Shedding light on the mysteries of brain disease

May 06, 2015 — Ottawa, Ontario

Breaking down brain barriers one molecule at a time

The inner workings of the human brain hold mysteries that continue to challenge medical researchers and scientists around the world. One such mystery is determining how to delay the progression of brain diseases such as Alzheimer’s, Multiple Sclerosis (MS) and Parkinson’s. Now an important Canadian research breakthrough may have found the key to slowing their spread.

For the past six years, scientists, medical specialists and researchers with the National Research Council’s (NRC) Therapeutics Beyond Brain Barriers (TBBB) program have been developing carrier molecules that enable disease-fighting molecules to penetrate the blood-brain barrier. Once across this barrier, these carrier molecules can release medicinal therapeutics directly into the central nervous system (CNS) where they can have an immediate therapeutic impact.

Danica Stanimirovic, Director of NRC's Translational Bioscience Department, explains that she and her team have developed a series of small antibodies that can infiltrate this barrier by exploiting the same mechanism that allows nutrients to enter the brain. Acting as a Trojan horse, the antibodies trick the blood-brain barrier into allowing their entry and shuttle in therapeutic molecules at the same time.

Getting meds to where they matter

To determine whether the carrier molecules would deliver therapeutics to their intended disease targets, various configurations of the carriers coupled to therapeutic molecules had to be engineered and rigorously tested. This led to a collaboration with Graham Farrington, Director of the Antibody Discovery Group at Biogen, a biotechnology company with a long history of developing MS therapeutics and bringing new therapies to market. "We were excited to learn that NRC had discovered new carrier molecules," says Farrington. "Their groundbreaking work complements Biogen’s focus on identifying antibodies that can have a therapeutic impact on brain diseases."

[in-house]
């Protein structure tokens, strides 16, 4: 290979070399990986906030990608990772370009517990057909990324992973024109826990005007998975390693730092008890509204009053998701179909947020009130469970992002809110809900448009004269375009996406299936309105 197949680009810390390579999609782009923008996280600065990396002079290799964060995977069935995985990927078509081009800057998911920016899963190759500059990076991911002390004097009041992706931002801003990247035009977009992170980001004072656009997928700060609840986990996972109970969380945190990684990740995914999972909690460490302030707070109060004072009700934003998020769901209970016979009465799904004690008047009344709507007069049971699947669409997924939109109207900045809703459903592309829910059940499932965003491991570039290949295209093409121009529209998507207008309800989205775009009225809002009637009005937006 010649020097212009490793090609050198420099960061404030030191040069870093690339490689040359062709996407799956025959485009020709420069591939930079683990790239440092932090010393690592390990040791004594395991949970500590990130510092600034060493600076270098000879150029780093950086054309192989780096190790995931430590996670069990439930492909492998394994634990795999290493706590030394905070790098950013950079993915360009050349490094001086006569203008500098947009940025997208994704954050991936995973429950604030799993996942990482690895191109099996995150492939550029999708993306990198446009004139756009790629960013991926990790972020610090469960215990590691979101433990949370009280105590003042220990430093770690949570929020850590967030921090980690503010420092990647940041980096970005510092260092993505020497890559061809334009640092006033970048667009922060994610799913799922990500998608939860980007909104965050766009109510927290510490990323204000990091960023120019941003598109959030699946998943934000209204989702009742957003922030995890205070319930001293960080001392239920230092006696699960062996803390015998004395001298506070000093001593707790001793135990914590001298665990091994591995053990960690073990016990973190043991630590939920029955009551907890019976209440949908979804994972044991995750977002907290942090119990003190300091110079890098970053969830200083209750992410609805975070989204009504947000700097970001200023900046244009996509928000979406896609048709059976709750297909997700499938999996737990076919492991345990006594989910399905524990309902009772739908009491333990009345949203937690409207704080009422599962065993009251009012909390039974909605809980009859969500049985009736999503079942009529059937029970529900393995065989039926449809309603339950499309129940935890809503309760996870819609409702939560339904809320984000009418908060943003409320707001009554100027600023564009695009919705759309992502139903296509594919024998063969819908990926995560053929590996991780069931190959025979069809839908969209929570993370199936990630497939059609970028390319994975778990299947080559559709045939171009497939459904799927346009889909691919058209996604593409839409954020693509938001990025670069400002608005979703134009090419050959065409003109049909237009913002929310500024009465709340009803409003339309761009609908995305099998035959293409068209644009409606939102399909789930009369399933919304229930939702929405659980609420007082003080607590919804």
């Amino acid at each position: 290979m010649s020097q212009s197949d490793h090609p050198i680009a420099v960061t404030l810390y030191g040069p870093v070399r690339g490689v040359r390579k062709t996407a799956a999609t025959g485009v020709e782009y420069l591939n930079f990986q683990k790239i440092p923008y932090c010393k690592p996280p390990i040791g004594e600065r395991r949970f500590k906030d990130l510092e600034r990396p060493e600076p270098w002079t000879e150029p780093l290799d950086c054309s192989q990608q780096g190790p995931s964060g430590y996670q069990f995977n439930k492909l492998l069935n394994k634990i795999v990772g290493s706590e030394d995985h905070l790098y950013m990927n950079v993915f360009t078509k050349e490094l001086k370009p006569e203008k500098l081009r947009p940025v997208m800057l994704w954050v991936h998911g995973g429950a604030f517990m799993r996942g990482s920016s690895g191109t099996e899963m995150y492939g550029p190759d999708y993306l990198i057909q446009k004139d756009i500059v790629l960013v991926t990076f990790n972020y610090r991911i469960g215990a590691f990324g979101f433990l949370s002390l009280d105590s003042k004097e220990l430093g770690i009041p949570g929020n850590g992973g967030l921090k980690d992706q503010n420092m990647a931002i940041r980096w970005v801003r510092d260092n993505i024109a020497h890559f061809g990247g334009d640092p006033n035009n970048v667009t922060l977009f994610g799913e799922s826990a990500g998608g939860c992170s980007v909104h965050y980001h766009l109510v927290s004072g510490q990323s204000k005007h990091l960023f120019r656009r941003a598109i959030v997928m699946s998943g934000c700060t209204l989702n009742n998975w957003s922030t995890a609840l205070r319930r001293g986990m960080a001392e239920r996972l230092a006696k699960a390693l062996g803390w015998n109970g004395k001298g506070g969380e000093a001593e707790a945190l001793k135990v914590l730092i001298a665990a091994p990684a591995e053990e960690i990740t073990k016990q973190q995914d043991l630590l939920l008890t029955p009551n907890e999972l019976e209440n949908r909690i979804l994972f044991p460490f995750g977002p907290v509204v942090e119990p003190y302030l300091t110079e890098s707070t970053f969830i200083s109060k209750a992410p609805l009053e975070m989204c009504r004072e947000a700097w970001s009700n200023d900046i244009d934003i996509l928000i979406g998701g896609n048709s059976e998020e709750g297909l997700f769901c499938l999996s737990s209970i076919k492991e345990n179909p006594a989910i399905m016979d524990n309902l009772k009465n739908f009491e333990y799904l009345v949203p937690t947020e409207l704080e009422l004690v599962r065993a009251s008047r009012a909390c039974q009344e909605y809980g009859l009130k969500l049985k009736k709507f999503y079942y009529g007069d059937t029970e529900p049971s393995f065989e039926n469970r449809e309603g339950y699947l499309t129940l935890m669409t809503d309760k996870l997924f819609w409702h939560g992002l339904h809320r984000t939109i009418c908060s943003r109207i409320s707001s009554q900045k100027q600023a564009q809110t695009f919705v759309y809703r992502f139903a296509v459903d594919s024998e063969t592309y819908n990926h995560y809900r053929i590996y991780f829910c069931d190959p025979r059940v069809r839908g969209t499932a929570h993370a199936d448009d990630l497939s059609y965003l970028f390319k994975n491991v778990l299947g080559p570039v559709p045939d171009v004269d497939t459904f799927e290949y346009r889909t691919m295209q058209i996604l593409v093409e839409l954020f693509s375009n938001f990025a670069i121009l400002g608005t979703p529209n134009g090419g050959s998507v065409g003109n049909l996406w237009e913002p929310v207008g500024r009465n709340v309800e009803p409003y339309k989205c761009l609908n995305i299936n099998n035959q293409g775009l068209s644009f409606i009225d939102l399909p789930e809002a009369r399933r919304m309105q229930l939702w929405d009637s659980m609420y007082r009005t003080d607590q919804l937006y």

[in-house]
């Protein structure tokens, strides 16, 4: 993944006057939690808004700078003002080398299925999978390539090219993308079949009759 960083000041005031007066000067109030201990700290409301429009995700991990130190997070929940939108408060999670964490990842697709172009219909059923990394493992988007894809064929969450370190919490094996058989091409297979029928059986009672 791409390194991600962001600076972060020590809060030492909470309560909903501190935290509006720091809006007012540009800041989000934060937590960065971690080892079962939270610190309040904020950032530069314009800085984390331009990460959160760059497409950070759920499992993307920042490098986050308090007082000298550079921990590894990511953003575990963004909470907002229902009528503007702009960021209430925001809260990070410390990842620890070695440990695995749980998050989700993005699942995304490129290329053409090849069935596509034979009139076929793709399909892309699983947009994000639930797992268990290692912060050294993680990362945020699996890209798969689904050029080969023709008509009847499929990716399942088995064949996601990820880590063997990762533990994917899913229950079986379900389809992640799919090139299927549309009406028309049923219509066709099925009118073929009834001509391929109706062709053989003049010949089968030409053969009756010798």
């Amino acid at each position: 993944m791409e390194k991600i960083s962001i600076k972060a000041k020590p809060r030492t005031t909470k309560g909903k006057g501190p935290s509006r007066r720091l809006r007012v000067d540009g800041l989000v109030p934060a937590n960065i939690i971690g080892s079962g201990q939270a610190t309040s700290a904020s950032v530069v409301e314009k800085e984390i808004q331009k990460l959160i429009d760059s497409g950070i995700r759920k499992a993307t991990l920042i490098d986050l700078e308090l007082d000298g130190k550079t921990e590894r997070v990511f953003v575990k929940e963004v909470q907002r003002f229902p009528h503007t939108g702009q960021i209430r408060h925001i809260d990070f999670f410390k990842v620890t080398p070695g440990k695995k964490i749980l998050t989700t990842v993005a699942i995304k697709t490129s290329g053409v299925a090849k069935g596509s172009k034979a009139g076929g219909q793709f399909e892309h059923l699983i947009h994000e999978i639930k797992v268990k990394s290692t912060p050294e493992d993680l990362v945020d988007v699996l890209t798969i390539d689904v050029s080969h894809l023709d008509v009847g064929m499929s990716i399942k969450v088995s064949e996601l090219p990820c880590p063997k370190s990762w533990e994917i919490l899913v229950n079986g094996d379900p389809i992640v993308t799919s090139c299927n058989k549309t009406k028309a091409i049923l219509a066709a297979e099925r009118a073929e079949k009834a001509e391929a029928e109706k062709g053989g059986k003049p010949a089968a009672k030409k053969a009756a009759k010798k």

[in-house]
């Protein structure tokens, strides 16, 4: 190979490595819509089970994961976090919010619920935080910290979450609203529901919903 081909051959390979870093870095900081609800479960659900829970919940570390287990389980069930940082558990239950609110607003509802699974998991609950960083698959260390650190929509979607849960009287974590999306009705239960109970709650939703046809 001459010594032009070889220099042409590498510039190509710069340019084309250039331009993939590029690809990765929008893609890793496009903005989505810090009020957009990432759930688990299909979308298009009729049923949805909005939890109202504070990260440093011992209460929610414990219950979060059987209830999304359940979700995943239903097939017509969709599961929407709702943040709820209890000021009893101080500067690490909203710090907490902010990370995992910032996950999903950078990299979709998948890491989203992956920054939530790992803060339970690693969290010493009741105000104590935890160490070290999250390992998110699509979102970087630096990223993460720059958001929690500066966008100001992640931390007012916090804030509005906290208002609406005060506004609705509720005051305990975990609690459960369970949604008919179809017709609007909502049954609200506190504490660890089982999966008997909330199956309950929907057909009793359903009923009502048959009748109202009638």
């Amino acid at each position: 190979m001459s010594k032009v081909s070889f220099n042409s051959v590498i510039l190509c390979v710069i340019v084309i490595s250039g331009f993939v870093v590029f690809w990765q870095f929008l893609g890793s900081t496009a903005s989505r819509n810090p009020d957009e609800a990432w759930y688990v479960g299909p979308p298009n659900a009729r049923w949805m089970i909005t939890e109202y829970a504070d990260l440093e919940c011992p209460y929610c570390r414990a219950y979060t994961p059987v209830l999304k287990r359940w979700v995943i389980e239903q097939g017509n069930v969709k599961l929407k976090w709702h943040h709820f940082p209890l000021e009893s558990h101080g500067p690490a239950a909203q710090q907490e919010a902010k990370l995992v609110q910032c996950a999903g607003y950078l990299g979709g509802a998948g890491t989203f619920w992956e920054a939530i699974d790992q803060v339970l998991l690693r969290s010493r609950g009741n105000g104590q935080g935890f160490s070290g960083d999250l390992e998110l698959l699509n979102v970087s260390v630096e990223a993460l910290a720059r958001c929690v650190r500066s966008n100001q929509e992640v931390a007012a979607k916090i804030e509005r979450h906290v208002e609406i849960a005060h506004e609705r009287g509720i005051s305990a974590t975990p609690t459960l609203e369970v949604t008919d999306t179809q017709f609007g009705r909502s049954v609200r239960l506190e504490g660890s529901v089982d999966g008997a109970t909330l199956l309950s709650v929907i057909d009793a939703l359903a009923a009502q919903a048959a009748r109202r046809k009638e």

Using NRC’s technology, Biogen conducted a number of tests to assess the behaviour and effects of NRC’s carrier molecule once coupled to different Biogen antibodies. The animal trials, which involved a non-invasive procedure of administering the antibodies intravenously into rats and then analyzing the results, showed that the carrier-antibody fusion molecules do indeed have a highly potent therapeutic effect on brain diseases. "This was a critical step in validating the efficacy of these antibodies and setting the stage for clinical trials," adds Farrington.

Both Farrington and Stanimirovic anticipate that the clinical trials for the blood-brain barrier-crossing antibodies could take up to 10 years, but that their research could help to unravel some of the biochemical mysteries that scientists everywhere are trying to understand today.

Moving beyond the barrier

Biologics have become the fastest-growing segment of the pharmaceutical market and there is enormous potential to expand their application to the treatment of brain diseases. "We work closely with Canadian and international companies, medical specialists and other partners to ensure that our solutions get out of the lab and into real life—to industrial sectors, healthcare systems, corporations and the public," says Stanimirovic.

Farrington further adds that "the NRC-Biogen relationship has been a mutually successful handshake with complementary capabilities on each side." Both teams agree that this work will lead to the creation of more therapeutics for both those suffering from brain diseases and for the aging population—conditions that place a heavy burden on not only the patients, but also on families and healthcare systems.

"The ability to customize and engineer this solution for multiple applications gives it global appeal to companies that develop medications for different neurological diseases" says Stanimirovic. With its ongoing research in the field, NRC is well-positioned to break down brain barriers and augment the flow of new brain medicines to clinical trials, thus helping to make treatments available to the public more quickly. And that is what really matters.

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